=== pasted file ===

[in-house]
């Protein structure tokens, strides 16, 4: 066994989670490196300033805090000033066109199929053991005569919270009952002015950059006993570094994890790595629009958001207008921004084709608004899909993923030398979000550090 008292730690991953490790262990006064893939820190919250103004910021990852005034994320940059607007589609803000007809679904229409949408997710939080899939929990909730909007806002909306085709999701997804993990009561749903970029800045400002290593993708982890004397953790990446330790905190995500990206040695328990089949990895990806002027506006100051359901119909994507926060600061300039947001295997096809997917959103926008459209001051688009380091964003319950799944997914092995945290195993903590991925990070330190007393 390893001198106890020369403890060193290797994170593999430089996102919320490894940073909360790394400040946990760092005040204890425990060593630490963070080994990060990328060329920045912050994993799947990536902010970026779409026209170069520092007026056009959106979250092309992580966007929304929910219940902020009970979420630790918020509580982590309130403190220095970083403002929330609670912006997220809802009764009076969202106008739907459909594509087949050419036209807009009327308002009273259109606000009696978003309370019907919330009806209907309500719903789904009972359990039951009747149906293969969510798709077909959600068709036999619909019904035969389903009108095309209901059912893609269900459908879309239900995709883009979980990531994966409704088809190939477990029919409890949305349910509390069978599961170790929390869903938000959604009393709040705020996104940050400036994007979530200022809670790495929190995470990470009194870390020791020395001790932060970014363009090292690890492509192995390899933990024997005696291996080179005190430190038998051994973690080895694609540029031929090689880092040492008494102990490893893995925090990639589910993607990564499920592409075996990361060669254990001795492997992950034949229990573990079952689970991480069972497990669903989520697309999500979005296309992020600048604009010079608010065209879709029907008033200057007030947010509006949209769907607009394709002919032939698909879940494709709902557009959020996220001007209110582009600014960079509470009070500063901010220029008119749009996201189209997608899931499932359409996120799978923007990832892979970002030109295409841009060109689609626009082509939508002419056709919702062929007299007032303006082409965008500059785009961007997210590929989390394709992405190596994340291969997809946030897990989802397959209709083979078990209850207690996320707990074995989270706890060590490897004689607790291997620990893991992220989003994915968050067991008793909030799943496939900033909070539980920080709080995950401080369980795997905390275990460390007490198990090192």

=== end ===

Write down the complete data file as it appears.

[in-house]
């Protein structure tokens, strides 16, 4: 066994989670490196300033805090000033066109199929053991005569919270009952002015950059006993570094994890790595629009958001207008921004084709608004899909993923030398979000550090 008292730690991953490790262990006064893939820190919250103004910021990852005034994320940059607007589609803000007809679904229409949408997710939080899939929990909730909007806002909306085709999701997804993990009561749903970029800045400002290593993708982890004397953790990446330790905190995500990206040695328990089949990895990806002027506006100051359901119909994507926060600061300039947001295997096809997917959103926008459209001051688009380091964003319950799944997914092995945290195993903590991925990070330190007393 390893001198106890020369403890060193290797994170593999430089996102919320490894940073909360790394400040946990760092005040204890425990060593630490963070080994990060990328060329920045912050994993799947990536902010970026779409026209170069520092007026056009959106979250092309992580966007929304929910219940902020009970979420630790918020509580982590309130403190220095970083403002929330609670912006997220809802009764009076969202106008739907459909594509087949050419036209807009009327308002009273259109606000009696978003309370019907919330009806209907309500719903789904009972359990039951009747149906293969969510798709077909959600068709036999619909019904035969389903009108095309209901059912893609269900459908879309239900995709883009979980990531994966409704088809190939477990029919409890949305349910509390069978599961170790929390869903938000959604009393709040705020996104940050400036994007979530200022809670790495929190995470990470009194870390020791020395001790932060970014363009090292690890492509192995390899933990024997005696291996080179005190430190038998051994973690080895694609540029031929090689880092040492008494102990490893893995925090990639589910993607990564499920592409075996990361060669254990001795492997992950034949229990573990079952689970991480069972497990669903989520697309999500979005296309992020600048604009010079608010065209879709029907008033200057007030947010509006949209769907607009394709002919032939698909879940494709709902557009959020996220001007209110582009600014960079509470009070500063901010220029008119749009996201189209997608899931499932359409996120799978923007990832892979970002030109295409841009060109689609626009082509939508002419056709919702062929007299007032303006082409965008500059785009961007997210590929989390394709992405190596994340291969997809946030897990989802397959209709083979078990209850207690996320707990074995989270706890060590490897004689607790291997620990893991992220989003994915968050067991008793909030799943496939900033909070539980920080709080995950401080369980795997905390275990460390007490198990090192």